If you’re looking to buy, get a good realtor on your side. Someone you can really trust, and who is passionate about what they do. They need to be proficient enough at technology to set up automatic email updates for you when listings come on the market that fit your criteria. A good realtor makes life so much easier.

    Liked by 2 people

    1. Low rent places are great when you can save your money for other things! Given what’s going on in this world right now though, I want a place I’d be comfortable being a hermit for four or five months….

      Covid wave two is coming, sadly.

      Liked by 1 person

  7. I would be the last person to offer advice. I bought my current house off the internet, sight unseen. I got lucky although there have been numerous “issues”. All I will say is take your time. When I had to find a place in Seattle in a hurry I flew there and stayed in a hotel for a few days so I could actually see the apartments and areas, but I was able to get cheap air tickets and we didn’t have Covid. However, I am sure you will find a great place. Best of luck with it all.

    Liked by 1 person

    1. I would love to be in a position in life to purchase a house but I am not quite there yet. So, alas, rentals it is. I imagine it would be quite cool to live in Seattle. Not necessarily right this instant, but I’ve always gotten good vibes from the city. I like the laid back lifestyle of the Pacific Northwest. Do you like Seattle?


      1. I lived outside in Renton then Kent then Auburn. I kept trying to get further from away from crowds but every time I moved more construction would start, more condos and all the same. I was in customer service for 38 years and I needed peace. So I moved back to NY (I’m not from here but lived in NY most of my life) only upstate where it’s all green and likely to remain so. I look out on hills and fields and woods. But everyone always likes Seattle. Not liking it feels kind of like not liking Santa Claus (which I don’t incidentally!). I guess I’m just a bit odd as well as old. Anyway…happy hunting!

        Liked by 1 person

      1. You this auto predictive text thing, just gets it so wrong.

        By but, I meant. The first bit of your post, the craziness of your apartment. This is what I meant by omg!. That is all.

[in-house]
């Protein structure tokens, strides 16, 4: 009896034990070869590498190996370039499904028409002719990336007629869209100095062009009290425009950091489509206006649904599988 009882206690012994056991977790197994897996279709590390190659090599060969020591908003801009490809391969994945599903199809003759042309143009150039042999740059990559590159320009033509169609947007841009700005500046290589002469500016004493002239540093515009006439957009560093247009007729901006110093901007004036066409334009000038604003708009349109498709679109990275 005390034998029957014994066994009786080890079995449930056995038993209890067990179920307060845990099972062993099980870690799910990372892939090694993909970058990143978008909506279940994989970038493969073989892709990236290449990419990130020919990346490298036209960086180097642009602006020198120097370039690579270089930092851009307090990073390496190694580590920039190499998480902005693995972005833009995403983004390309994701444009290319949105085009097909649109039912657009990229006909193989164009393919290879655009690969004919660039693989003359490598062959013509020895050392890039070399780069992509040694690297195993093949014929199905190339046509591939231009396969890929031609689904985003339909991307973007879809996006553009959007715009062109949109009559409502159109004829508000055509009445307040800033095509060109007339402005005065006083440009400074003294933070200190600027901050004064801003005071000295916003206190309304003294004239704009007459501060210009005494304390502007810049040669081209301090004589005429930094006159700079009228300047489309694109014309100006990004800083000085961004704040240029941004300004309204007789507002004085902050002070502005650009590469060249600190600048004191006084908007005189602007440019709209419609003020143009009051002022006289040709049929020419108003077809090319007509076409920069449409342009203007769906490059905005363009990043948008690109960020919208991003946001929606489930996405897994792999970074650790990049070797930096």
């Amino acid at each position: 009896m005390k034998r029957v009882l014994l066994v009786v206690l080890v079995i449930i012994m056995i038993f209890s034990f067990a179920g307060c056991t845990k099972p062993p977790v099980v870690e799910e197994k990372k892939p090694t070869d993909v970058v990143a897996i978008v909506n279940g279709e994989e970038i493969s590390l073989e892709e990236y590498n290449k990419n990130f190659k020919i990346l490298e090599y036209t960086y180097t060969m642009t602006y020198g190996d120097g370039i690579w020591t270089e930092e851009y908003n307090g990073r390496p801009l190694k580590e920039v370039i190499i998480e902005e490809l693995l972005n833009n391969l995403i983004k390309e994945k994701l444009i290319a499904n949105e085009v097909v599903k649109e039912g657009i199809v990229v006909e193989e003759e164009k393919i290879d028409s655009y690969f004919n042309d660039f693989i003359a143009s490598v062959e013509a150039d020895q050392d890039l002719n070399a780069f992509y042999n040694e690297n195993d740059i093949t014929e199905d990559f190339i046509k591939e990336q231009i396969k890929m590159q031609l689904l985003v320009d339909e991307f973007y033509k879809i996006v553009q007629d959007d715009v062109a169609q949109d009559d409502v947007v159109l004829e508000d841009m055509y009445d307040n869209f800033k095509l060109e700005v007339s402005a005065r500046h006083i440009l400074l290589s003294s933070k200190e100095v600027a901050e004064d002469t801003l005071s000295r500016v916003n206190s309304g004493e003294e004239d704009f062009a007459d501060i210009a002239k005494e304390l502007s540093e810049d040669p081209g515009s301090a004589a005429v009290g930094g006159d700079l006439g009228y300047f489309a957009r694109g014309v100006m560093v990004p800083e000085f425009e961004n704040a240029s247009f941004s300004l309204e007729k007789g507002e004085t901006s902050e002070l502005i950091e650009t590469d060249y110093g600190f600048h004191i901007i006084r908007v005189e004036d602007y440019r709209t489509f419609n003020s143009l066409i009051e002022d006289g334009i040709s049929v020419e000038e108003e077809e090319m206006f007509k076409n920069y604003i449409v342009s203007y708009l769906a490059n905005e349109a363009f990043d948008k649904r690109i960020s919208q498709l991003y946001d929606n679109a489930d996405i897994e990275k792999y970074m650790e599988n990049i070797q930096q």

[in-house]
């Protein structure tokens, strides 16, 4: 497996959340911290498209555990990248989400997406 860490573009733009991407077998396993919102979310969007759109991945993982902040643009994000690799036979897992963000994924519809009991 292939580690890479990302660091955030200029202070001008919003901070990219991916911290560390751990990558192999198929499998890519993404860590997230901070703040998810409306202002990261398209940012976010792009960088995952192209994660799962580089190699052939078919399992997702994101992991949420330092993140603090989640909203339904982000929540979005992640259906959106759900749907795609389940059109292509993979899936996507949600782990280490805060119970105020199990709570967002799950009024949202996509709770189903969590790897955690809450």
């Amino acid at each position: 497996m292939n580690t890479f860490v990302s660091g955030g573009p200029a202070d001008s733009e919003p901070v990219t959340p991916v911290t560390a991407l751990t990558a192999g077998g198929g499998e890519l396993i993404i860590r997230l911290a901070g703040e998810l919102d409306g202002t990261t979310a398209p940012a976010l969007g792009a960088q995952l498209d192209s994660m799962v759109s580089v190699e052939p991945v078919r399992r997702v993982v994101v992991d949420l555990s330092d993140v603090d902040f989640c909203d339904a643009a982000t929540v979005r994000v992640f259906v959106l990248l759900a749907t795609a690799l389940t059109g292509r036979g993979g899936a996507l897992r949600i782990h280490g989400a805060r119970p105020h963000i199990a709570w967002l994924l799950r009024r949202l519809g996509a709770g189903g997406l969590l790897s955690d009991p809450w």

I hope the job continues to be great.
        Have a great day.

        Liked by 1 person

  8. Flat hunting is a pain, but alas, it must be done. I remember moving to a new city in France for work and settled on a roommate situation. Turned out to be hell, as one of the three verbally-abused and gas-lit us on chores and sharing space. Thankfully, she moved out after two months, but that left a sour taste in my mouth. I eventually moved to a studio, and it was a LOT better (and cheaper). I hope you’ll find a place that suits you, and not necessarily go for convenience’s sake/desperation. Good luck!

    Liked by 1 person

  9. I’m sure you will find something amazing soon. That sounds a lot like my first apartment building which was a Mainstreet building. I rented from them for five years. Ever since, I’ve only done private rentals. Hoping to be a home owner next year though! Glad you are enjoying your new job!

    Liked by 1 person

    1. Oh, sending you much positive vibes into the universe for you goal at being a home owner. That’s a huge step and not an easy one to be able to reach, so I hope you get to!

      Also, thank you. New job has been great so far!


  10. I hope you find a good place eventually.
    Your bad experiences have given you some really interesting stories. You can “dine out” on them for quite some time.
    I think it is a really good idea to find a place near friends.
    Good luck.

    Liked by 1 person

    1. I find the stories of my past so boring, I just provide them as context so people know why I am so Type A about so much. I find it interesting that people find my stories anything more than boring!

      Liked by 1 person

  11. House hunting is the most terrible thing to do when you move to a new place. It is rarest of rare that you find a house as you desire. Second most terrible thing is to arrange food for yourself. If you know cooking, then it is fine, but if you don’t cooking then you have to look for a place where you get the food as your liking.

    Liked by 1 person

    1. Oh, I am a fabulous cook. My mom raised me to be a housewife (parents are uber religious) and, though I chose to not get married and have a boatload of kids right away, I am a freaking amazing cook and I can darn socks like nobody’s business.


  12. I’m so sorry to hear about the terrible experiences you’ve had.

    I’ve also started looking into moving out sometime this year and finally getting a place of my own, but it’s exactly like you said: really lousy pictures, the inability to do proper walk-throughs, and pricing being ridiculous. And I’m halfway across the world! Honestly, it seems like apartment hunting online is bad no matter where in the world you are.

    Wishing you the best of luck!